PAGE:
Russia: Putin Vows To Further Strengthen Armed Forces

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Russia is aggressively modernizing its military as tensions with NATO continue to escalate. It is developing state-of-the-art military hardware from Armata main battle tanks to Sukhoi T-50 PAK-FA fifth-generation fighter jets to intercontinental ballistic missiles. Moscow aims to spend $400 billion over the next five years to modernize its armed forces.

Russia spent $29 billion on buying military hardware this year

Russian President Vladimir Putin said Tuesday that the country will further strengthen its armed forces. Putin said at a ceremony appointing senior officers that his top priorities were the greater intensity and better quality of combat training, and the introduction of advanced control systems. He hailed Russian army and navy as “reliable safeguards” of the country’s sovereignty, reports TASS news agency. Putin said a strong Russia would ensure global and regional security.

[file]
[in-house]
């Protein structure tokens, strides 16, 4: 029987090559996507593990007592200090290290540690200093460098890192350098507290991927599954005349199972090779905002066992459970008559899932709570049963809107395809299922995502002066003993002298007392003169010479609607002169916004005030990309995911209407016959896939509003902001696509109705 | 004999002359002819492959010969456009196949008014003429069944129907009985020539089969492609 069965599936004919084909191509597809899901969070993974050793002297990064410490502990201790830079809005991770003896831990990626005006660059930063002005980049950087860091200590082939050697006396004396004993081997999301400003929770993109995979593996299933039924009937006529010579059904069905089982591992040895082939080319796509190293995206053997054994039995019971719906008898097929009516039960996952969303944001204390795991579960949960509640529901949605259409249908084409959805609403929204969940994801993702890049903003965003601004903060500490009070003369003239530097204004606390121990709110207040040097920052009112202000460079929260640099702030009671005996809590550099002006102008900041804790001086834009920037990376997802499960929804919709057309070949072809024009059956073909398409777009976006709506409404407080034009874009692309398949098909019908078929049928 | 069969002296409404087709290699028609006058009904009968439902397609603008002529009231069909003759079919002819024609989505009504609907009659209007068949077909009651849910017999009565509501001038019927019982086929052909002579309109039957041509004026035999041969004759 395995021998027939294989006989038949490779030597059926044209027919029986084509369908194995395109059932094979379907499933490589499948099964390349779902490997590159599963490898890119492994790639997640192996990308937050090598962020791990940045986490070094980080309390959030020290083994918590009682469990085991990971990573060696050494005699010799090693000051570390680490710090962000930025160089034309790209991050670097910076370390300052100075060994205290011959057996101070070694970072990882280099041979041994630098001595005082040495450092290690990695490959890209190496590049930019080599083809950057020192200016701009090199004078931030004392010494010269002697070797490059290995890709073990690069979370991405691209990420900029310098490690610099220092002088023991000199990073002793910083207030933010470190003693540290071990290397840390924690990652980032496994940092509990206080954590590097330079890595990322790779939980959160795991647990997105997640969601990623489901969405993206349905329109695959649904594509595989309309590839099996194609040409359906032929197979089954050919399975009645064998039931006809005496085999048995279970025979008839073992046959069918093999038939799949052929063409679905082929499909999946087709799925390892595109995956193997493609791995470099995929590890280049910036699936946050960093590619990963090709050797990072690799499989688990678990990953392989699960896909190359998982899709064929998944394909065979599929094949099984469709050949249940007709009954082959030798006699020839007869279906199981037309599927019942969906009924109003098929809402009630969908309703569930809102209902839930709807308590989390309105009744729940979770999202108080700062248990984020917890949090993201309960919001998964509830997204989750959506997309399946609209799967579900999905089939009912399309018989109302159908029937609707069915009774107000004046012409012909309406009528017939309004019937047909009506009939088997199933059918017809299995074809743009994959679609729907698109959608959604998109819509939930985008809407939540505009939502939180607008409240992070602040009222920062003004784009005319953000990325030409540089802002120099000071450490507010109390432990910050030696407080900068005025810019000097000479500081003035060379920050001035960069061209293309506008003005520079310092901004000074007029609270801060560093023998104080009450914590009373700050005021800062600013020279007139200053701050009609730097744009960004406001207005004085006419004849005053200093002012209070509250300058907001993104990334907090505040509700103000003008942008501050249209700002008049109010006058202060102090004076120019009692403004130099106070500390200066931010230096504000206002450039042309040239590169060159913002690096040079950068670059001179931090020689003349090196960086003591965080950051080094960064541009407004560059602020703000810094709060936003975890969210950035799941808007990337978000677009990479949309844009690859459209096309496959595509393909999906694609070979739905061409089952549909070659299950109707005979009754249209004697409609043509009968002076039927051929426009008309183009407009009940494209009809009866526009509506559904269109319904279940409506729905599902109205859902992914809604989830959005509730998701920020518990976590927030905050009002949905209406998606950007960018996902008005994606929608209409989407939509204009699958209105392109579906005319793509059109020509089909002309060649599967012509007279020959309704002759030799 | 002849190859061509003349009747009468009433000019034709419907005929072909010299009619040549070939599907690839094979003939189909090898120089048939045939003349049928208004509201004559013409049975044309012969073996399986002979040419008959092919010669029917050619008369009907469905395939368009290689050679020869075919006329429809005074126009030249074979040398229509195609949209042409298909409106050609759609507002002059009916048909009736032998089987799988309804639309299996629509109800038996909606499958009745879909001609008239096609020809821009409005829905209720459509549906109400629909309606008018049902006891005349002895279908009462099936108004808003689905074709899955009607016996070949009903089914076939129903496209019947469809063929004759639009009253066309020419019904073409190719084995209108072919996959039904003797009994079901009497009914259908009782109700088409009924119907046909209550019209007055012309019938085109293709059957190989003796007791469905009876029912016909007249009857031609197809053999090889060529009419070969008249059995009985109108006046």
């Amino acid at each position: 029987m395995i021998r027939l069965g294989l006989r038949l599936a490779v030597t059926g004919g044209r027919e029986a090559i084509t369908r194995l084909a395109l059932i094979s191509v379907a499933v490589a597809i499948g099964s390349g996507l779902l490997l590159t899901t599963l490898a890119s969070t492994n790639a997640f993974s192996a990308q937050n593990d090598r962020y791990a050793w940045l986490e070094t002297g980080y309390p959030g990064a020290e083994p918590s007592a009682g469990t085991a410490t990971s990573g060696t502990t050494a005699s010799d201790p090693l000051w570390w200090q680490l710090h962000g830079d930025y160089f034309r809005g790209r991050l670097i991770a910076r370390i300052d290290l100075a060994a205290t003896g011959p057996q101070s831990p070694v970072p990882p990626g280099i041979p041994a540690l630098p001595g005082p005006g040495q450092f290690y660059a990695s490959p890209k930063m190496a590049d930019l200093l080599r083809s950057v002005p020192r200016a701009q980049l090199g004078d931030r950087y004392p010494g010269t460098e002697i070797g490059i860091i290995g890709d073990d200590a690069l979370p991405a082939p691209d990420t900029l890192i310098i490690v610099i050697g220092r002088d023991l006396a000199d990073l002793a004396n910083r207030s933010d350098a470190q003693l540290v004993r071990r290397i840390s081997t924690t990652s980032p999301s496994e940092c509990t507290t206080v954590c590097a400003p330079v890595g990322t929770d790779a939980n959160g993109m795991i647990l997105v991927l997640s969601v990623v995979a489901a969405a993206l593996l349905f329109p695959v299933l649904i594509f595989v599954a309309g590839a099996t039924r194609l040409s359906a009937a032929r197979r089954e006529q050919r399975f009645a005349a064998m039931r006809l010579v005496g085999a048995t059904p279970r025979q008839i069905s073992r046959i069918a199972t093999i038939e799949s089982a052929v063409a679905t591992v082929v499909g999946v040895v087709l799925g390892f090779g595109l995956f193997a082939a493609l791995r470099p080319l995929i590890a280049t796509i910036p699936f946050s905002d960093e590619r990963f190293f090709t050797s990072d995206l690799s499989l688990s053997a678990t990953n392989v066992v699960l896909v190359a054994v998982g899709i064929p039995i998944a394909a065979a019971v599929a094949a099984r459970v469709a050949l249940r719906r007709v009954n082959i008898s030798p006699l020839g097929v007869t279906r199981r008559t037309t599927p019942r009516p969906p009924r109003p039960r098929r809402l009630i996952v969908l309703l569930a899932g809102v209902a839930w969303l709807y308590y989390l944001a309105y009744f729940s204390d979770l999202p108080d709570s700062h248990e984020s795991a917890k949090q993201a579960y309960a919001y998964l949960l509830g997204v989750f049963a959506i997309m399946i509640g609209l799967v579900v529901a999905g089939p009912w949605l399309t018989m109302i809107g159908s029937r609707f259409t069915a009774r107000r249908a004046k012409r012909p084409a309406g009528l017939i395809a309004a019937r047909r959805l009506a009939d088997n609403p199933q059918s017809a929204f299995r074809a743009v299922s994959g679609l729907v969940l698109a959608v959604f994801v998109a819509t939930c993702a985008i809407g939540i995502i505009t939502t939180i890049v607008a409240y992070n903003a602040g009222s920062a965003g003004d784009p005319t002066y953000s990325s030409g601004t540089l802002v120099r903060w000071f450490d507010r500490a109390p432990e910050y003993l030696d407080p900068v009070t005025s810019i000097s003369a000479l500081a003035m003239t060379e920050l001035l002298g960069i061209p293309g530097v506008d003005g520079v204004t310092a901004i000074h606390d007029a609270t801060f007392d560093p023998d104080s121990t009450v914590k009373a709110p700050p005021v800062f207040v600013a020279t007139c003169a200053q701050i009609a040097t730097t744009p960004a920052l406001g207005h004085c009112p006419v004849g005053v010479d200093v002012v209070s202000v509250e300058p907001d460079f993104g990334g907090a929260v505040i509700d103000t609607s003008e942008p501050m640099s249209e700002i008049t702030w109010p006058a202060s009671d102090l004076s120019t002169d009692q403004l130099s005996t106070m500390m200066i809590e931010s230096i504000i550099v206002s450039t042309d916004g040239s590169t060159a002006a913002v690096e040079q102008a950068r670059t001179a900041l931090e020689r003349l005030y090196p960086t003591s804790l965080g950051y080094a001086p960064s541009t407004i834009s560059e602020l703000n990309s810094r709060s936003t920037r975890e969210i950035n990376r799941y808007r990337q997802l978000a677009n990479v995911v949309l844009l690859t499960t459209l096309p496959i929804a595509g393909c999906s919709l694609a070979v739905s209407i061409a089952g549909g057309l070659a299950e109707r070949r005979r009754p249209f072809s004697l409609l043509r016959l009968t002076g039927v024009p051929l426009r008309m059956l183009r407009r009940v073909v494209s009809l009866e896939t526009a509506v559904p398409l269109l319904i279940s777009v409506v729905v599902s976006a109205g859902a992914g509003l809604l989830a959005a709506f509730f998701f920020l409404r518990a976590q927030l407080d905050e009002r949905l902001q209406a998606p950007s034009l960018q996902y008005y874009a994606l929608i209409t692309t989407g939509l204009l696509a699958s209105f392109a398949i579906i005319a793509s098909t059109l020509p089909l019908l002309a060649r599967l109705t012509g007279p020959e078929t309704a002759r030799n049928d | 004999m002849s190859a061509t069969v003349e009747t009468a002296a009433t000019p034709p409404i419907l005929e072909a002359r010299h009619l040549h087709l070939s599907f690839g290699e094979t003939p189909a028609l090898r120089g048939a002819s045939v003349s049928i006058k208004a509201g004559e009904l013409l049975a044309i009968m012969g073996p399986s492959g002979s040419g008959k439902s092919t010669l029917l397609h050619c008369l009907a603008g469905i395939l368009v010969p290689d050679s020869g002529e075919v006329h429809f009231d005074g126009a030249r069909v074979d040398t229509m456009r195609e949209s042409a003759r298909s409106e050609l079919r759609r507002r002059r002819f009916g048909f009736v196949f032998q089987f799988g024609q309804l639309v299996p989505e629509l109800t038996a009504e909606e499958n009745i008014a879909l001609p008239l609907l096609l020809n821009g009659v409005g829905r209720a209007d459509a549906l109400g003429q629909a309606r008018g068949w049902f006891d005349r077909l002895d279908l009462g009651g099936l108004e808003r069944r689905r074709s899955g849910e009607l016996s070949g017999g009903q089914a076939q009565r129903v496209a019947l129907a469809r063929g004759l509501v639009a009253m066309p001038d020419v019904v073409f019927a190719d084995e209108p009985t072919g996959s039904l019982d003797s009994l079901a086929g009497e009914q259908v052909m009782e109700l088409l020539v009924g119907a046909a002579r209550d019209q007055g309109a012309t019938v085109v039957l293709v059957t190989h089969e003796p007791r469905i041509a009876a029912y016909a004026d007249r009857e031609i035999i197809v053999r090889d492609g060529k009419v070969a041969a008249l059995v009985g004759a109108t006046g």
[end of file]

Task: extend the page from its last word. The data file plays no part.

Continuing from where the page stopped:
He told the newly appointed senior officers that Russian military held more than 3,000 exercises last year. Russian defense manufacturers have already fulfilled the state defense orders for the year 2015. Russia spent 1.8 trillion roubles ($29 billion) on defense procurement in 2015, up from 1.6 trillion roubles ($25.71 billion) last year. Lt. Gen. Mikhail Mizintsev of the National Defense Management Center said Monday that more than 17,000 military equipment have been delivered to the armed forces and over 3,000 new contracts were signed.

Russia may allow petty criminals to choose military service

After backing separatists in eastern Ukraine, Russia has launched airstrikes in Syria. It is targeting both ISIS and CIA-trained rebels to protect President Bashar Al-Assad’s regime. Moscow has also stepped up military presence in the resource-rich Arctic region. Russia is actively using Syria as a testing ground for its weapons. It has deployed aircraft and missiles that have never been tested in a real war in Syria.

Meanwhile, a Russian lawmaker has put together a draft law that would allow men of conscription age convicted for non-violent crimes to enter military service instead of serving a prison term. Lawmaker Aleksey Didenko said the move would help address the shortage of places in crowded prison camps. And it will make the correction of first-time offenders “more humane.”

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